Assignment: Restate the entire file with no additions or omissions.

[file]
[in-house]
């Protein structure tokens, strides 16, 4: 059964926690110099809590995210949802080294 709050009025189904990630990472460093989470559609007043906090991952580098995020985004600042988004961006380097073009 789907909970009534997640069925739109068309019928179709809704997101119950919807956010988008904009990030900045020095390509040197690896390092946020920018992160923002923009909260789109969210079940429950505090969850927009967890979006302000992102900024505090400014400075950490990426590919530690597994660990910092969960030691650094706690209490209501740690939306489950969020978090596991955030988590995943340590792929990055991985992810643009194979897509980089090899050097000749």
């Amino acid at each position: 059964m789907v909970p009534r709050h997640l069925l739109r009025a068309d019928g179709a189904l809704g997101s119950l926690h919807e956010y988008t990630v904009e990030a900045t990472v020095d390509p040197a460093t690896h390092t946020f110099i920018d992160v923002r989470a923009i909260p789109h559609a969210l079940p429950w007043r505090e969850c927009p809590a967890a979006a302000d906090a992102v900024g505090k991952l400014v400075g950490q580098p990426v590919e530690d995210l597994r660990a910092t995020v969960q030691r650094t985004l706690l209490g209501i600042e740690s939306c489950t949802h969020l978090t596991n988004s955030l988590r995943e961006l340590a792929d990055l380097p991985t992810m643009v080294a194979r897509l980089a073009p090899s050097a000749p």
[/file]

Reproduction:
[in-house]
């Protein structure tokens, strides 16, 4: 059964926690110099809590995210949802080294 709050009025189904990630990472460093989470559609007043906090991952580098995020985004600042988004961006380097073009 789907909970009534997640069925739109068309019928179709809704997101119950919807956010988008904009990030900045020095390509040197690896390092946020920018992160923002923009909260789109969210079940429950505090969850927009967890979006302000992102900024505090400014400075950490990426590919530690597994660990910092969960030691650094706690209490209501740690939306489950969020978090596991955030988590995943340590792929990055991985992810643009194979897509980089090899050097000749």
């Amino acid at each position: 059964m789907v909970p009534r709050h997640l069925l739109r009025a068309d019928g179709a189904l809704g997101s119950l926690h919807e956010y988008t990630v904009e990030a900045t990472v020095d390509p040197a460093t690896h390092t946020f110099i920018d992160v923002r989470a923009i909260p789109h559609a969210l079940p429950w007043r505090e969850c927009p809590a967890a979006a302000d906090a992102v900024g505090k991952l400014v400075g950490q580098p990426v590919e530690d995210l597994r660990a910092t995020v969960q030691r650094t985004l706690l209490g209501i600042e740690s939306c489950t949802h969020l978090t596991n988004s955030l988590r995943e961006l340590a792929d990055l380097p991985t992810m643009v080294a194979r897509l980089a073009p090899s050097a000749p």